A standard operating procedure (SOP) that documents the processes, roles and responsibilities and guidelines on the corrective actions to be taken should also be placed with this. The surveillance systems should be customised for the complexity of the cases. The thresholds for alerts for various scenarios should be set at a reasonable level and should be documented with a clear rationale.
Thirdly, SEBI says a reporting mechanism with well-defined processes that detect fraud or suspicious trading activities that need to be escalated. The processes should be properly documented and appropriately implemented to keep independent senior management informed of any instances. 
"Any unusual trading practices should be reported by the broker to the concerned stock exchanges through the specified channels. A summary analysis and the action taken against the suspected fraud or market abuse should be submitted to exchanges on a half-yearly basis. Any changes that will be made to the proposed corrective measures, and risk management policies should also be submitted to the exchange after being placed and approved by the board. This should be done at regular intervals. In case of limited information on trading practices or a need for guidance in surveillance, the broker can engage in communications with the stock exchanges," the market regulator says.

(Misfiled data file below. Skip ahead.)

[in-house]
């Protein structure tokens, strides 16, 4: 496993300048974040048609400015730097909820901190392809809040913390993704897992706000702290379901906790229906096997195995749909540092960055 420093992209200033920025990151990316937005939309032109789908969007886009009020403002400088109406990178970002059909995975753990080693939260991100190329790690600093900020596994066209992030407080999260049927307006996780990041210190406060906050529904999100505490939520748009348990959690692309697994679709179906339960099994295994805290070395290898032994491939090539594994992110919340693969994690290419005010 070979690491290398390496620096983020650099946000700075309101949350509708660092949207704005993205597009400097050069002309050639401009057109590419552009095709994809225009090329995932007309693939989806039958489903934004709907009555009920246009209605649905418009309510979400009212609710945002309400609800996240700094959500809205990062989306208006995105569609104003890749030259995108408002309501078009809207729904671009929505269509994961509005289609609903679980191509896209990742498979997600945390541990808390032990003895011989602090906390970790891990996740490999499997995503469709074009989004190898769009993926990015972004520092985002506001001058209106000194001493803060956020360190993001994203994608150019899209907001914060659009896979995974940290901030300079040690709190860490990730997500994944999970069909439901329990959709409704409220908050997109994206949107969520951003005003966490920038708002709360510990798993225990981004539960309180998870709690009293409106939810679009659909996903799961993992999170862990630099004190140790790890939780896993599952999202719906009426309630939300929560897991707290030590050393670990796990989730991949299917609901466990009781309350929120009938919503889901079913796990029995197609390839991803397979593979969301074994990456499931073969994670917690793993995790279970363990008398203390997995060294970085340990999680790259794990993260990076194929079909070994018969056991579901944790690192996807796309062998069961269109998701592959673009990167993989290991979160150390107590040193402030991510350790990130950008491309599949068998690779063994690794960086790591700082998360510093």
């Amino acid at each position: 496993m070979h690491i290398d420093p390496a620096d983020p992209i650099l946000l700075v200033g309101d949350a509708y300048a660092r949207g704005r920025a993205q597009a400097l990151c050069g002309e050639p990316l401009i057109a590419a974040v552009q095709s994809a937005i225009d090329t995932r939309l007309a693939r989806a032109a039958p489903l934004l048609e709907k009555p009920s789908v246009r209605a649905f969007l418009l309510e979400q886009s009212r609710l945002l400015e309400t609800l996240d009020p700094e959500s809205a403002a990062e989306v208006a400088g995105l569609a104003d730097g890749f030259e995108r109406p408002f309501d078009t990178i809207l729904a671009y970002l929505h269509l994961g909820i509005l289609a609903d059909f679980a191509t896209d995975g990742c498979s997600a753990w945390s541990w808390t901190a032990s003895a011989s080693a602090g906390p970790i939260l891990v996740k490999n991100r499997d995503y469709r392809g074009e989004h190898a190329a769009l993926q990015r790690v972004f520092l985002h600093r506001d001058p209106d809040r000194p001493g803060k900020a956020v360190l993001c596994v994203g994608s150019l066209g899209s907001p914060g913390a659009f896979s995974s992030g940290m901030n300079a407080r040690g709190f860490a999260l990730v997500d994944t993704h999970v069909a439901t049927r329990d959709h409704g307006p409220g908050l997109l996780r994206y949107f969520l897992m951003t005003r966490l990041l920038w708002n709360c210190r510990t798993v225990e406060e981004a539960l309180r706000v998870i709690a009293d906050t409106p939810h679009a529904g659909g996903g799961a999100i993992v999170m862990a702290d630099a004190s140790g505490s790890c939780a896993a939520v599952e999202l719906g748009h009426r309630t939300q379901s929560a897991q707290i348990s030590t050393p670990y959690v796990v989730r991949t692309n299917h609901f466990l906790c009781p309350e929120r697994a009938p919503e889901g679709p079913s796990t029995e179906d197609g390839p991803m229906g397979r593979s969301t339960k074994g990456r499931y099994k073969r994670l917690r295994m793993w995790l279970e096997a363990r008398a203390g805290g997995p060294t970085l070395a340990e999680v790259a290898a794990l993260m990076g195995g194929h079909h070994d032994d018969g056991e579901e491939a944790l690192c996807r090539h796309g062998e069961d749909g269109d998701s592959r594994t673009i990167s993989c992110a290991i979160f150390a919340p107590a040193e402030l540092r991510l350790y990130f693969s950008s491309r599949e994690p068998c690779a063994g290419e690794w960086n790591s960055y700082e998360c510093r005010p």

Lastly, the broker should establish a whistle-blower policy with adequate channels for raising concerns about suspected fraud, unfair practices, violations of regulatory or legal requirements, and governance weaknesses. 
SEBI says, "The whistle-blower policy should be for not only the stakeholders but also the employees. The whistle-blowing complaints in the case of listed entities should be addressed by the auditing committee of the broking firm. In case of complaints against directors, CEO, KMPs, or board of directors, it should be addressed by analogous bodies. Any other types of complaints will be handled by the compliance officer." 
The market regulator also prescribed a guidance note for the detection and prevention of fraud and market abuse. This includes an indicative list of the comment market abuses, the factors that should be considered in accessing them, a list of entities that should be surveilled, controls for monitoring, and a model of accountability matrix.